It can be difficult to determine the final purchase price of a home because the prices fluctuate from time to time due to different circumstances and factors. This is why it’s important to consult with a real estate expert.

Typically, the purchase price is determined by an estimate of the fair market value. This is based on local housing values, the property’s condition, and other considerations.

There are some factors that can affect the purchase price of a property in BC, such as tax exemptions and rebates. For instance, a buyer may qualify for an exemption or reduction in BC’s Property Transfer Tax (PTT).

Another thing that can affect the purchase price of a home is the seller’s ability to pay the GST. This tax is charged at a rate of 5% on the purchase price of a home.

If the buyer is a non-resident, they may have to provide a holdback of a portion of the sale price. This is because they might owe income taxes on the property in their home country or might have to pay capital gains taxes on the proceeds of the sale.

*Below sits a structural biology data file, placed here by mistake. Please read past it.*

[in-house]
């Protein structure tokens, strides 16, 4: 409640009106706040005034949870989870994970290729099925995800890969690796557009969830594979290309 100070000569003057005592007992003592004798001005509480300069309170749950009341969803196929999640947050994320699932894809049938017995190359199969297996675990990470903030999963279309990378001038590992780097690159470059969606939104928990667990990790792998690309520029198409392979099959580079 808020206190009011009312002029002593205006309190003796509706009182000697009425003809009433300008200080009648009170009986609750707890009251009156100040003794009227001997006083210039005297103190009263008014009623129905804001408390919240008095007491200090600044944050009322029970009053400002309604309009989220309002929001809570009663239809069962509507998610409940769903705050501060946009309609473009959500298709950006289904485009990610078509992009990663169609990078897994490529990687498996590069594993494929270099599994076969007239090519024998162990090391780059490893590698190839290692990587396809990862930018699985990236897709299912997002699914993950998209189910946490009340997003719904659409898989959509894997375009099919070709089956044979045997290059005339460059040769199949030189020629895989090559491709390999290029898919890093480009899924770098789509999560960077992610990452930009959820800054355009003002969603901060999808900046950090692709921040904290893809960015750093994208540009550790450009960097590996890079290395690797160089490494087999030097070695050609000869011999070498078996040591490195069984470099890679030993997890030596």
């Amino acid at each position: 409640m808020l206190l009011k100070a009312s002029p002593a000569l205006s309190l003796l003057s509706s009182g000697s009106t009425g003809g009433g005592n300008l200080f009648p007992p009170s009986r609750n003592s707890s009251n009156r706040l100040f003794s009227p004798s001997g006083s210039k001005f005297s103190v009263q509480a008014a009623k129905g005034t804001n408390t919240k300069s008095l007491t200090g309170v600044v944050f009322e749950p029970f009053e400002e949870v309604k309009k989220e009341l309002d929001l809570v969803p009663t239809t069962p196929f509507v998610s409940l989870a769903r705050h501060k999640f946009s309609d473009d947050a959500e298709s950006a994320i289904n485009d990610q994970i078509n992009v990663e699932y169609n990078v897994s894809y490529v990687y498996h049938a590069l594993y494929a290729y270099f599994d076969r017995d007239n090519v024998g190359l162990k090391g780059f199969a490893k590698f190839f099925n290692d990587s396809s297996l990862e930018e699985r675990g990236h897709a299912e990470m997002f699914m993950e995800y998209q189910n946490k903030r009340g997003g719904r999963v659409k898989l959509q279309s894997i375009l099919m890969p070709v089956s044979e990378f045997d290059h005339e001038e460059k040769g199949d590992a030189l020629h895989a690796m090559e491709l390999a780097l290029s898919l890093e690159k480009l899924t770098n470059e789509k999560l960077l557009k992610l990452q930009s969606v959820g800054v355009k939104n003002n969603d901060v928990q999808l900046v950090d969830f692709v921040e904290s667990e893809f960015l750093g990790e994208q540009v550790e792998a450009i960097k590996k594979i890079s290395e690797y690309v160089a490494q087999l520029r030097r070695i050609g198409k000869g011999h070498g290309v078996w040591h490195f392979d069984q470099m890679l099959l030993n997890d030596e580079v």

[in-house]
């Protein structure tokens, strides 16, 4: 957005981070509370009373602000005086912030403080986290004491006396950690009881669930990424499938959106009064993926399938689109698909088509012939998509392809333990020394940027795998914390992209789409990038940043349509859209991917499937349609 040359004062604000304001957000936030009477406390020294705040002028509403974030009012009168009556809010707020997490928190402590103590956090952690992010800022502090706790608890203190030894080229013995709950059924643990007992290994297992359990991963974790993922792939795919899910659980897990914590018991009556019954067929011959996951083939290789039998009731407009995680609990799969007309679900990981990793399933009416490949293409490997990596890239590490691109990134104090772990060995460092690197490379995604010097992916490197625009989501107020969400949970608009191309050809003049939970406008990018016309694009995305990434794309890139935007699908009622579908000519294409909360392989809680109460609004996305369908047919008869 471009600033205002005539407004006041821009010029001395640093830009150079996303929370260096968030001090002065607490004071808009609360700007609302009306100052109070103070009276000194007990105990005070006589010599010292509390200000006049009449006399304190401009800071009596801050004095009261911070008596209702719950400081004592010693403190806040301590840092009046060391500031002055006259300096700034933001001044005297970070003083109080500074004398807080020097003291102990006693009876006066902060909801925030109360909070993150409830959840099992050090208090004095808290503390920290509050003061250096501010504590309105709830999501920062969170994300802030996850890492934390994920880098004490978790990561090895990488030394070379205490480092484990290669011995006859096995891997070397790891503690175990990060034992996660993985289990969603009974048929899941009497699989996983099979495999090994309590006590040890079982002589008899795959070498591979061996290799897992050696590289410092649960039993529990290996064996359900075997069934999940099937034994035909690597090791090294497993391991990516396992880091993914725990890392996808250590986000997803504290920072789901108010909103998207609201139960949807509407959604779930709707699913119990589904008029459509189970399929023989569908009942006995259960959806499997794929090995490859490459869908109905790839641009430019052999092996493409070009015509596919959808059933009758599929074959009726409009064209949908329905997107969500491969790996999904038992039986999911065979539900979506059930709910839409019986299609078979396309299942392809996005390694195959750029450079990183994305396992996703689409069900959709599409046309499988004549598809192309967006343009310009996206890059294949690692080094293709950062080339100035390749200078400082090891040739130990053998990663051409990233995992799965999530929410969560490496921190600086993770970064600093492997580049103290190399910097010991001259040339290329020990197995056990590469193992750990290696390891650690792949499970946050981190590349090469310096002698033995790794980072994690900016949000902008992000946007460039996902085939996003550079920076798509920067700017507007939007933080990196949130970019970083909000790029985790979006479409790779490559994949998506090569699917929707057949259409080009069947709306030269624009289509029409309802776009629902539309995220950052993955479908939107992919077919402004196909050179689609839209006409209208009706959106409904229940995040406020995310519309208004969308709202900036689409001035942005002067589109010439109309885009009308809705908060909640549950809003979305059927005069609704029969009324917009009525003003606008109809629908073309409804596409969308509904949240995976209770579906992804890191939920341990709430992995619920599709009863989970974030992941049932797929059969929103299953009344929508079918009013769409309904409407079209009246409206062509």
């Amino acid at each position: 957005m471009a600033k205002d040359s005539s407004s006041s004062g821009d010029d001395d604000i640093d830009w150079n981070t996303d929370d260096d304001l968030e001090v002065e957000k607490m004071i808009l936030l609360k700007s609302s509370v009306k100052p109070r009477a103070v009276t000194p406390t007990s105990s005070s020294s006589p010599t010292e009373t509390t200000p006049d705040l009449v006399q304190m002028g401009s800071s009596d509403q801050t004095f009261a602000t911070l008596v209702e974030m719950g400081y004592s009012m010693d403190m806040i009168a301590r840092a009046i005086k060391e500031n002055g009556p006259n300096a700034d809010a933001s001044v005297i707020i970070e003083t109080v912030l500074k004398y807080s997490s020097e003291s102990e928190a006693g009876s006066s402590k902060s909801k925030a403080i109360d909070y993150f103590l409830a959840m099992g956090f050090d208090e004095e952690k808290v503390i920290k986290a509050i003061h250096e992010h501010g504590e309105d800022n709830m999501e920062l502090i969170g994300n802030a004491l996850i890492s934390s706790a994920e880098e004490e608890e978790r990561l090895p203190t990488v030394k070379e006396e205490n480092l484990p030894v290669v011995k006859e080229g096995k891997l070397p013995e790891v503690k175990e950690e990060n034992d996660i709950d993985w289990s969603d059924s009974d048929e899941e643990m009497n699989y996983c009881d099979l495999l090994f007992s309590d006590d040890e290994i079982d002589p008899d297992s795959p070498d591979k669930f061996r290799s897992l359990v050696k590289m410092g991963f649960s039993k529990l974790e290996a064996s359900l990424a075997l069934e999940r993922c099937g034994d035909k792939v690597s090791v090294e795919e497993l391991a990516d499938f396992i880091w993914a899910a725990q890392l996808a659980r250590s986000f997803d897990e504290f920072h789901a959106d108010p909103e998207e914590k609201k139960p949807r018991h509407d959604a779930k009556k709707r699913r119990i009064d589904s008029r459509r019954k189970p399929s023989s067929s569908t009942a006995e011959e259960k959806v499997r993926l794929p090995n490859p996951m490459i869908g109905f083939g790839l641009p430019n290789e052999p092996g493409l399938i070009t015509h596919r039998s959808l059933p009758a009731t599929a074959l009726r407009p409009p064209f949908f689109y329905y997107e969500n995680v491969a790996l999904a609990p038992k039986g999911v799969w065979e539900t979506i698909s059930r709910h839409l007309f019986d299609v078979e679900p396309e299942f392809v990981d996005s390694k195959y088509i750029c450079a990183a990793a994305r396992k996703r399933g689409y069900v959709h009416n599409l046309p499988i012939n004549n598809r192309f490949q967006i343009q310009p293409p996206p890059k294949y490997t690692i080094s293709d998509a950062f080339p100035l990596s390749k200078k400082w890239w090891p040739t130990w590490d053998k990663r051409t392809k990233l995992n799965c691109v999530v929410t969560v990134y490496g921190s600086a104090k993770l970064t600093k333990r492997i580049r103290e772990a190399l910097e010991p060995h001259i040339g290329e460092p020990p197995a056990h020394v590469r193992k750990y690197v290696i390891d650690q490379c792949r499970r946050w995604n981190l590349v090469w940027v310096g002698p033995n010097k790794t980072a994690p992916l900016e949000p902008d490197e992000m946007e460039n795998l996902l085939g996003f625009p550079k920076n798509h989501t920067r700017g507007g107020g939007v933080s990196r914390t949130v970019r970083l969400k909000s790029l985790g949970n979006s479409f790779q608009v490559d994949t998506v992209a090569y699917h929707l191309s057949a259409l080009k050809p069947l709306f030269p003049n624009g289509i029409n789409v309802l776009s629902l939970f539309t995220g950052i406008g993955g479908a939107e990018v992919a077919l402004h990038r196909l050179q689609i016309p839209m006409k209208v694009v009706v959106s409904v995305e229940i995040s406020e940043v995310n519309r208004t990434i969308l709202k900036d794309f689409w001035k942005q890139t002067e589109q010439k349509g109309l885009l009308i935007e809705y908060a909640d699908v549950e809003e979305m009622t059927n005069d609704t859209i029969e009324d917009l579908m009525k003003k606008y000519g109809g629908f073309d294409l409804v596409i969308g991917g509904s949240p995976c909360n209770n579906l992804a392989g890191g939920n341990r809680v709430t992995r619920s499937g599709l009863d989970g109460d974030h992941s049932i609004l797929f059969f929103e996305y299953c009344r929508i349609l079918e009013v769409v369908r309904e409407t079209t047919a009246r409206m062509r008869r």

Buying real estate in BC can be expensive, but there are several options for financing. Whether you are purchasing a single-family home or a multi-unit property, there are various mortgages available to help you get started.

If you are a first-time buyer, you may want to consider a government-funded loan program that can help you buy a home without the stress and burden of saving for a down payment. There are also loan directories that can help you find the best lenders and rates in your area.